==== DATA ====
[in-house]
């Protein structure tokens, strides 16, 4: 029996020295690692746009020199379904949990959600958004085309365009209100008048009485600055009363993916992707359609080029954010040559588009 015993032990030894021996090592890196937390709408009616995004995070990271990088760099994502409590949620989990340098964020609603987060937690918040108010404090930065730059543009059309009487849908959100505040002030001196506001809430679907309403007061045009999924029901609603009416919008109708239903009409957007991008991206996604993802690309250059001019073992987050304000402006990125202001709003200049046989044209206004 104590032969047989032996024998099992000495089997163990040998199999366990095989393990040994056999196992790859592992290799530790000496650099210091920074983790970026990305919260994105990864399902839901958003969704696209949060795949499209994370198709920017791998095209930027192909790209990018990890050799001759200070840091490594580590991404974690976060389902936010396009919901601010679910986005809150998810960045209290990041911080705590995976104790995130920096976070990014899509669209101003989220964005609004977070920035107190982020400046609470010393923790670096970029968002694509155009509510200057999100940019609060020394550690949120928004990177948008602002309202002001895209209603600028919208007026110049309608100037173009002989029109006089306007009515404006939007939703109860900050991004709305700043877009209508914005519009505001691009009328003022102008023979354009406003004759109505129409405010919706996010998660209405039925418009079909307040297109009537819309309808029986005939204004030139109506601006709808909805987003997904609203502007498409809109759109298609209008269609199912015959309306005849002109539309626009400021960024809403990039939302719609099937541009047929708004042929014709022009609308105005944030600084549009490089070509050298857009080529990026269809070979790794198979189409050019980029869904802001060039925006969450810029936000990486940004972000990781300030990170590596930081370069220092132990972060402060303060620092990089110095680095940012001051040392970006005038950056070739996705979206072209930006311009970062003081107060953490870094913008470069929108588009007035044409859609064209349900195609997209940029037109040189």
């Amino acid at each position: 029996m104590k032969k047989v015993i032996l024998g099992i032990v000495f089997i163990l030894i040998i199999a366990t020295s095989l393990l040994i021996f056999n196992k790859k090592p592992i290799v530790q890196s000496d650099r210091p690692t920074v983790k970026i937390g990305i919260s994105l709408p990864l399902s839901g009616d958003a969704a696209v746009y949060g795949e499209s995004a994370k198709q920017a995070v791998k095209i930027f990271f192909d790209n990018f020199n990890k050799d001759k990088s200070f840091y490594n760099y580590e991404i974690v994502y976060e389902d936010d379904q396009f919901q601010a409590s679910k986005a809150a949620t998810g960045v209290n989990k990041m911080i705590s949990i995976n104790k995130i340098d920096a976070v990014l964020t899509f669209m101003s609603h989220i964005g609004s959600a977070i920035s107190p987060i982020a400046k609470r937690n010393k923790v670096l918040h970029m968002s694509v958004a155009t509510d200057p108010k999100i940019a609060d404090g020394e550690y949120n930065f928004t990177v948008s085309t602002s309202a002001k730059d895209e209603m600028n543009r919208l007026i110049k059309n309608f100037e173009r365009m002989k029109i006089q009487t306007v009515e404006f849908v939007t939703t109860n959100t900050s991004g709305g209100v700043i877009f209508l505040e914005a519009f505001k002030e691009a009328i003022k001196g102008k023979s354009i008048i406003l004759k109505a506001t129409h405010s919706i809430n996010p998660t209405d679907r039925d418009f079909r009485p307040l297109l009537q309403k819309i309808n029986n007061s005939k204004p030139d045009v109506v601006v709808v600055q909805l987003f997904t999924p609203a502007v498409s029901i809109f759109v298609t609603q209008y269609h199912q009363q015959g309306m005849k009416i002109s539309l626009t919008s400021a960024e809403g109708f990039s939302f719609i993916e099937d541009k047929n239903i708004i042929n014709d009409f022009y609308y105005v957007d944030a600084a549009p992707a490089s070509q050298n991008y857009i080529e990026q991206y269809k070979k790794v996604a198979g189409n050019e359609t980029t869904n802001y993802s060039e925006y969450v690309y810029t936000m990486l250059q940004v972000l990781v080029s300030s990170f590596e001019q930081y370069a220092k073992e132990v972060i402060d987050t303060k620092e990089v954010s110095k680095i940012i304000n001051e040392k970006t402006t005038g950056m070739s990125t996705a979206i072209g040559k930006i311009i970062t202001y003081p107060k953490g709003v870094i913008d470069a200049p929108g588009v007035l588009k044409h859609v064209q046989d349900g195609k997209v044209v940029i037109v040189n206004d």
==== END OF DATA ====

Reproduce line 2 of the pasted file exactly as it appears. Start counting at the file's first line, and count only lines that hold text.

């Protein structure tokens, strides 16, 4: 029996020295690692746009020199379904949990959600958004085309365009209100008048009485600055009363993916992707359609080029954010040559588009 015993032990030894021996090592890196937390709408009616995004995070990271990088760099994502409590949620989990340098964020609603987060937690918040108010404090930065730059543009059309009487849908959100505040002030001196506001809430679907309403007061045009999924029901609603009416919008109708239903009409957007991008991206996604993802690309250059001019073992987050304000402006990125202001709003200049046989044209206004 104590032969047989032996024998099992000495089997163990040998199999366990095989393990040994056999196992790859592992290799530790000496650099210091920074983790970026990305919260994105990864399902839901958003969704696209949060795949499209994370198709920017791998095209930027192909790209990018990890050799001759200070840091490594580590991404974690976060389902936010396009919901601010679910986005809150998810960045209290990041911080705590995976104790995130920096976070990014899509669209101003989220964005609004977070920035107190982020400046609470010393923790670096970029968002694509155009509510200057999100940019609060020394550690949120928004990177948008602002309202002001895209209603600028919208007026110049309608100037173009002989029109006089306007009515404006939007939703109860900050991004709305700043877009209508914005519009505001691009009328003022102008023979354009406003004759109505129409405010919706996010998660209405039925418009079909307040297109009537819309309808029986005939204004030139109506601006709808909805987003997904609203502007498409809109759109298609209008269609199912015959309306005849002109539309626009400021960024809403990039939302719609099937541009047929708004042929014709022009609308105005944030600084549009490089070509050298857009080529990026269809070979790794198979189409050019980029869904802001060039925006969450810029936000990486940004972000990781300030990170590596930081370069220092132990972060402060303060620092990089110095680095940012001051040392970006005038950056070739996705979206072209930006311009970062003081107060953490870094913008470069929108588009007035044409859609064209349900195609997209940029037109040189």